TW: This post discusses self-harm.

As soon as I saw @geekmagnifique launch the hashtag #ScarredAndSexy, I was immediately excited.  And then I saw her amazing post You are more than your scars. And I had thoughts.  Many thoughts. Loud thoughts.

Self-harm is the one addiction I’ve struggled to break.  Over a decade of not knowing how to cope and reaching for temporary relief.   It’s been 8 years since I broke the habit.  But there have been relapses. Each time leaving a reminder on my skin. And the craving is always there.

I have a problematic relationship with my scars.  Yes there have been times when I have been ashamed of them.  Pulling my sleeves down.  Looking away and mumbling that they are private.

But more often than not I haven’t hidden them away.  I display them in defiance.  There’s always been an angry resentment when people notice them, as if to say, why are you making a big deal out of this?! How dare you look at me like I’m a freak.  I dare people every day to notice them.  And it’s taken me a long time realise that I’m constantly testing people, waiting for them to slip up and react badly.

I’ve seen all the reactions.  The averted gaze and quick change of subject.  The sliding shift in attitude behind the eyes now they know they are talking to a weirdo.  Occasionally people get it right and just listen without asking anything more.  But more often than not I see sad eyes and confusion.  As if they don’t know what to do but it makes them uncomfortable.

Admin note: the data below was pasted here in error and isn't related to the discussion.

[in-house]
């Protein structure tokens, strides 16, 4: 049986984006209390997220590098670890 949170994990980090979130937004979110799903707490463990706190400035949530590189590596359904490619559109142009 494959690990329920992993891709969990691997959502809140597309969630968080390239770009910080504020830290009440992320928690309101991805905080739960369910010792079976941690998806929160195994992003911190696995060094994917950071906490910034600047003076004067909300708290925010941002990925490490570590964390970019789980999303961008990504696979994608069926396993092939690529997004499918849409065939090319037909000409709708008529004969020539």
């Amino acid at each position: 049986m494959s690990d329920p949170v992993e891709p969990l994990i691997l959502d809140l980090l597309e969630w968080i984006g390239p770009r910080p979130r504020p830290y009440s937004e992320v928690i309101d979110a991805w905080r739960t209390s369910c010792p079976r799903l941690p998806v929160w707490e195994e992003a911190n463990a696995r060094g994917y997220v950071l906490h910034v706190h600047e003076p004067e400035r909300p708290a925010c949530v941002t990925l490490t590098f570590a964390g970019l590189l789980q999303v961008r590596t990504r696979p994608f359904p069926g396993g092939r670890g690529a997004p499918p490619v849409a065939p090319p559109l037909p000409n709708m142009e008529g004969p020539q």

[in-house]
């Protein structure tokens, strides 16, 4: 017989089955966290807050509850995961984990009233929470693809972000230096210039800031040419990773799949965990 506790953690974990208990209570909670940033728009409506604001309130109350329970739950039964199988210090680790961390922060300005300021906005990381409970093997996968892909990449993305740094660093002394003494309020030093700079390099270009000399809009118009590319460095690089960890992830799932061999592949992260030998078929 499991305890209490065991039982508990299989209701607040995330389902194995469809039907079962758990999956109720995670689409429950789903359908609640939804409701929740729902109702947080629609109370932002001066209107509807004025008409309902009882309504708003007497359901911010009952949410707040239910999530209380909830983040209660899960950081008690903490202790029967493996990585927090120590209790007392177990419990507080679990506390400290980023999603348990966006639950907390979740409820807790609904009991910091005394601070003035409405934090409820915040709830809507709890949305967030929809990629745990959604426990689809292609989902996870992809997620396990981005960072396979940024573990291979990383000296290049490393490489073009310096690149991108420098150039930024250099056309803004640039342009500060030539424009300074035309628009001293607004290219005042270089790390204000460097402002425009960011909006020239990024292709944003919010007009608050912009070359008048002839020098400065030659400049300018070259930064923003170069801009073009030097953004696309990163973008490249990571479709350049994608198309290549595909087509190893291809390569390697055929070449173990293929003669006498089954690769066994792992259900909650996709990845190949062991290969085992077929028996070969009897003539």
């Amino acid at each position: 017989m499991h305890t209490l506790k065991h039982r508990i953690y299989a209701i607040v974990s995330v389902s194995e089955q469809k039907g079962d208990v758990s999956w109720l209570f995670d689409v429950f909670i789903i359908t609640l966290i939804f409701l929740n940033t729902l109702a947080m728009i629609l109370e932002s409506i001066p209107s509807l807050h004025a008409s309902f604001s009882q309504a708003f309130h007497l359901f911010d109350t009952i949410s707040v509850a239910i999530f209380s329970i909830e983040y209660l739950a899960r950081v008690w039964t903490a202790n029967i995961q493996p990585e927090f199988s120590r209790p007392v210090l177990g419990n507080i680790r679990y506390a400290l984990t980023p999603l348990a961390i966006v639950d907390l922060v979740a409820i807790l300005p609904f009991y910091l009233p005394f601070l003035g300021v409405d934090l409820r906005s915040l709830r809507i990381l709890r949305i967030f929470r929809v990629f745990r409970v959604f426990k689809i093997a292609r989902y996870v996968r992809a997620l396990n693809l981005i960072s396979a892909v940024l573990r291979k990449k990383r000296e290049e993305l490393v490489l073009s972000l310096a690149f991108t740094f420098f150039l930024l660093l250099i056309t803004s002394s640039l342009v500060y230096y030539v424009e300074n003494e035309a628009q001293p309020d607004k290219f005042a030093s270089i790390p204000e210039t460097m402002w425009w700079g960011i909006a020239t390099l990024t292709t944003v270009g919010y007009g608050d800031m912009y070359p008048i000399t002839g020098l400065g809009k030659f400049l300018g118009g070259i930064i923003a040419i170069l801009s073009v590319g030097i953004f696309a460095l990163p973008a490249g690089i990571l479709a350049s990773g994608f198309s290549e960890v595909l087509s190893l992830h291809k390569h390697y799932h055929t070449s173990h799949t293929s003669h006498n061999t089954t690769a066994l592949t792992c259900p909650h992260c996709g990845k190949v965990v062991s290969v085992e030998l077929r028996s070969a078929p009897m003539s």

That used to make me furious.  Having friends that in my opinion ‘pretended to care’.  OK I was a little bit self-centred.  I’ve seen my loved ones with scars now (though not of their own making) and I KNOW I have made the exact same expression.   It took me years to realise how horrifying it was to have someone you care about being hurt. And how helpless you feel.

Slowly, slowly, in moments and whispers, I stopped letting my scars define me.  I was the one doing it to myself. Again. And now they are fading in places. I went to take a picture for this post and struggled to find them. Which to be honest, is kind of freaking me out.  A lot. Barring a few relapses I’ve been clean for years. What happens when the scars fade completely? Who will I be then? Can I stop the cycle?

Other posts have shared pictures and selfies.  I’m not ready to do that. But I am more than my scars.  And really I always have been.  They are part of the whole.  I think I might be getting this self-acceptance thing.